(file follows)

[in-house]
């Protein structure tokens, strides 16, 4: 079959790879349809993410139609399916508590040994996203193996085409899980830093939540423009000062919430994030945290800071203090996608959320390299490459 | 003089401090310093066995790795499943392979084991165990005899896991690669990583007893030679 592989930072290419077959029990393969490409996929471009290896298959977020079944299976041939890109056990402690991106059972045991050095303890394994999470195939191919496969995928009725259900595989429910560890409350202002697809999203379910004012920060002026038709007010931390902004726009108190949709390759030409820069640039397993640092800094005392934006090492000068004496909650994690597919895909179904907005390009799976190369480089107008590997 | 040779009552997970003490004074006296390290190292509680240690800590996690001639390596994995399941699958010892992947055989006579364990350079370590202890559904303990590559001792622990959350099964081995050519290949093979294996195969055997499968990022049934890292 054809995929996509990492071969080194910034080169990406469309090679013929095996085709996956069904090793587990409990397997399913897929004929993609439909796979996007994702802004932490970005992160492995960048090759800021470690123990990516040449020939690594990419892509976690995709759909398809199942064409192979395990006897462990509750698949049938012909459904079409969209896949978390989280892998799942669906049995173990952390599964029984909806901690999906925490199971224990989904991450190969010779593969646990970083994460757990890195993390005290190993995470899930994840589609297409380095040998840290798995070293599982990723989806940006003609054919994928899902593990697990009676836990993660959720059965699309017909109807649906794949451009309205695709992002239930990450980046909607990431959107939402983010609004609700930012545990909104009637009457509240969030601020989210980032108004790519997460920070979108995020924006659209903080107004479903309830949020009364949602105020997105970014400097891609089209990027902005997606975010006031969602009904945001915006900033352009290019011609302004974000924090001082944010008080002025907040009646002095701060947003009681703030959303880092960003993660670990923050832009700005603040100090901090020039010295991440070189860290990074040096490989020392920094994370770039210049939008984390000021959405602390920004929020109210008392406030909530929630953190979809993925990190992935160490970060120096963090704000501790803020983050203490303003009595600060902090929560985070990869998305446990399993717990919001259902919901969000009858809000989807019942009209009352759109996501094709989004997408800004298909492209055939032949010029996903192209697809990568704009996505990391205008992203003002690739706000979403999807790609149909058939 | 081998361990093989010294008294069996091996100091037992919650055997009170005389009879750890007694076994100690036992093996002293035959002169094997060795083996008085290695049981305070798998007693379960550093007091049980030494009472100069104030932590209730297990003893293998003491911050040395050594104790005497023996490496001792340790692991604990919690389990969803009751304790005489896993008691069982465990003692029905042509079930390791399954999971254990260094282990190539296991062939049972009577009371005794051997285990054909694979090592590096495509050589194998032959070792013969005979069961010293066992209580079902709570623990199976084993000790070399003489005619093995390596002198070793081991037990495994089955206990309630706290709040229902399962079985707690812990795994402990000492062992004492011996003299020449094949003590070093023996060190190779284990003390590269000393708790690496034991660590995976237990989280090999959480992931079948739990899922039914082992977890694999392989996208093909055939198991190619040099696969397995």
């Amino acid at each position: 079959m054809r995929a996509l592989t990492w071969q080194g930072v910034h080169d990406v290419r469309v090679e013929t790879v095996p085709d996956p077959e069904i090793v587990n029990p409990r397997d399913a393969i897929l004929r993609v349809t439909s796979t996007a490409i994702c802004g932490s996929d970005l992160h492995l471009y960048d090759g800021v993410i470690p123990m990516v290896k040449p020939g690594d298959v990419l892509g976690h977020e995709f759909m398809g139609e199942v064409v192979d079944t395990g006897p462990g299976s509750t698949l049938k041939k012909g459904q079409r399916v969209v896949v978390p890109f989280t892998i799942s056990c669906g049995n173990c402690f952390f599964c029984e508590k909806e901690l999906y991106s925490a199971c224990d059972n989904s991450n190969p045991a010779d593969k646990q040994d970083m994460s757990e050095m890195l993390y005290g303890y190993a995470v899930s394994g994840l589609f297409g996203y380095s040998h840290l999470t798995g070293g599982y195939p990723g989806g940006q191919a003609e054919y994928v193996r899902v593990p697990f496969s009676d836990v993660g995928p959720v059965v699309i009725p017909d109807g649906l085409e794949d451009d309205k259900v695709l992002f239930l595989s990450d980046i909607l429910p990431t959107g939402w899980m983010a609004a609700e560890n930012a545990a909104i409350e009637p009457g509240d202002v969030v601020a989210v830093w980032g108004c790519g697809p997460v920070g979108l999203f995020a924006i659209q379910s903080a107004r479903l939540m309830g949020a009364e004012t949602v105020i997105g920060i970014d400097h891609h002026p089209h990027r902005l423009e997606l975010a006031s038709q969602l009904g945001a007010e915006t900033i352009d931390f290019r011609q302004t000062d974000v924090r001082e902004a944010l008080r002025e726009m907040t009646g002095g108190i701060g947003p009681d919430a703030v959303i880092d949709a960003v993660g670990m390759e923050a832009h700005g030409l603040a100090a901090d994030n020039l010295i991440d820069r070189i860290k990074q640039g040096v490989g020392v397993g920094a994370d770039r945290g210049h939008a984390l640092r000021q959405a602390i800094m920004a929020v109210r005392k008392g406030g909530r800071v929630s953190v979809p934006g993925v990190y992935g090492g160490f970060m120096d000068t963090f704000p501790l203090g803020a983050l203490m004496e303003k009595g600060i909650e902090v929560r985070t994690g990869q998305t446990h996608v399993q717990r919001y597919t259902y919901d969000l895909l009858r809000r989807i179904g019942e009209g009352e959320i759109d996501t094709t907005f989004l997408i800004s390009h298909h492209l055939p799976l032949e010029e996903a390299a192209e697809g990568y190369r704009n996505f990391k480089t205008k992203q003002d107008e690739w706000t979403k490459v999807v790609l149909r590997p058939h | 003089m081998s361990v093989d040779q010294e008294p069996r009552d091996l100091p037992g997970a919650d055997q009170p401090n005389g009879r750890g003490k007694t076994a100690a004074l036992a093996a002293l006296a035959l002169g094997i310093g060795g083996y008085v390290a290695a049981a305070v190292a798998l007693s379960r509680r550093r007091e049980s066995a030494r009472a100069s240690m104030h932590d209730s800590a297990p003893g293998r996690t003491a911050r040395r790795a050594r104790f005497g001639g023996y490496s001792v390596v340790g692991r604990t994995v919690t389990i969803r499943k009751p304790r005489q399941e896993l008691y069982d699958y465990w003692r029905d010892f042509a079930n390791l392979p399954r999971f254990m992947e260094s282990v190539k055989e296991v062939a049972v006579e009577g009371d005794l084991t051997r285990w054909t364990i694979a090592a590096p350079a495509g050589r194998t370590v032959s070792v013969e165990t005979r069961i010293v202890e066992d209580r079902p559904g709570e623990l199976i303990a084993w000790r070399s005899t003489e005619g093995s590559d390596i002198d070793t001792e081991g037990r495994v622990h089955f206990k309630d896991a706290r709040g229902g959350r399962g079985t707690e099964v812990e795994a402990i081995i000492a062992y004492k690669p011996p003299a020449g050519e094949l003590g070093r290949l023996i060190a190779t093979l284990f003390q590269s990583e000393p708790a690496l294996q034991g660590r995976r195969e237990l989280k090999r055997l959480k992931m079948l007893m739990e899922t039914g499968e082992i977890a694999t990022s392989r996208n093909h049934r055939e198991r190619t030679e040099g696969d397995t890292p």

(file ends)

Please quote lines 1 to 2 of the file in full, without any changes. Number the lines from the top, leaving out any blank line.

[in-house]
């Protein structure tokens, strides 16, 4: 079959790879349809993410139609399916508590040994996203193996085409899980830093939540423009000062919430994030945290800071203090996608959320390299490459 | 003089401090310093066995790795499943392979084991165990005899896991690669990583007893030679 592989930072290419077959029990393969490409996929471009290896298959977020079944299976041939890109056990402690991106059972045991050095303890394994999470195939191919496969995928009725259900595989429910560890409350202002697809999203379910004012920060002026038709007010931390902004726009108190949709390759030409820069640039397993640092800094005392934006090492000068004496909650994690597919895909179904907005390009799976190369480089107008590997 | 040779009552997970003490004074006296390290190292509680240690800590996690001639390596994995399941699958010892992947055989006579364990350079370590202890559904303990590559001792622990959350099964081995050519290949093979294996195969055997499968990022049934890292 054809995929996509990492071969080194910034080169990406469309090679013929095996085709996956069904090793587990409990397997399913897929004929993609439909796979996007994702802004932490970005992160492995960048090759800021470690123990990516040449020939690594990419892509976690995709759909398809199942064409192979395990006897462990509750698949049938012909459904079409969209896949978390989280892998799942669906049995173990952390599964029984909806901690999906925490199971224990989904991450190969010779593969646990970083994460757990890195993390005290190993995470899930994840589609297409380095040998840290798995070293599982990723989806940006003609054919994928899902593990697990009676836990993660959720059965699309017909109807649906794949451009309205695709992002239930990450980046909607990431959107939402983010609004609700930012545990909104009637009457509240969030601020989210980032108004790519997460920070979108995020924006659209903080107004479903309830949020009364949602105020997105970014400097891609089209990027902005997606975010006031969602009904945001915006900033352009290019011609302004974000924090001082944010008080002025907040009646002095701060947003009681703030959303880092960003993660670990923050832009700005603040100090901090020039010295991440070189860290990074040096490989020392920094994370770039210049939008984390000021959405602390920004929020109210008392406030909530929630953190979809993925990190992935160490970060120096963090704000501790803020983050203490303003009595600060902090929560985070990869998305446990399993717990919001259902919901969000009858809000989807019942009209009352759109996501094709989004997408800004298909492209055939032949010029996903192209697809990568704009996505990391205008992203003002690739706000979403999807790609149909058939 | 081998361990093989010294008294069996091996100091037992919650055997009170005389009879750890007694076994100690036992093996002293035959002169094997060795083996008085290695049981305070798998007693379960550093007091049980030494009472100069104030932590209730297990003893293998003491911050040395050594104790005497023996490496001792340790692991604990919690389990969803009751304790005489896993008691069982465990003692029905042509079930390791399954999971254990260094282990190539296991062939049972009577009371005794051997285990054909694979090592590096495509050589194998032959070792013969005979069961010293066992209580079902709570623990199976084993000790070399003489005619093995390596002198070793081991037990495994089955206990309630706290709040229902399962079985707690812990795994402990000492062992004492011996003299020449094949003590070093023996060190190779284990003390590269000393708790690496034991660590995976237990989280090999959480992931079948739990899922039914082992977890694999392989996208093909055939198991190619040099696969397995």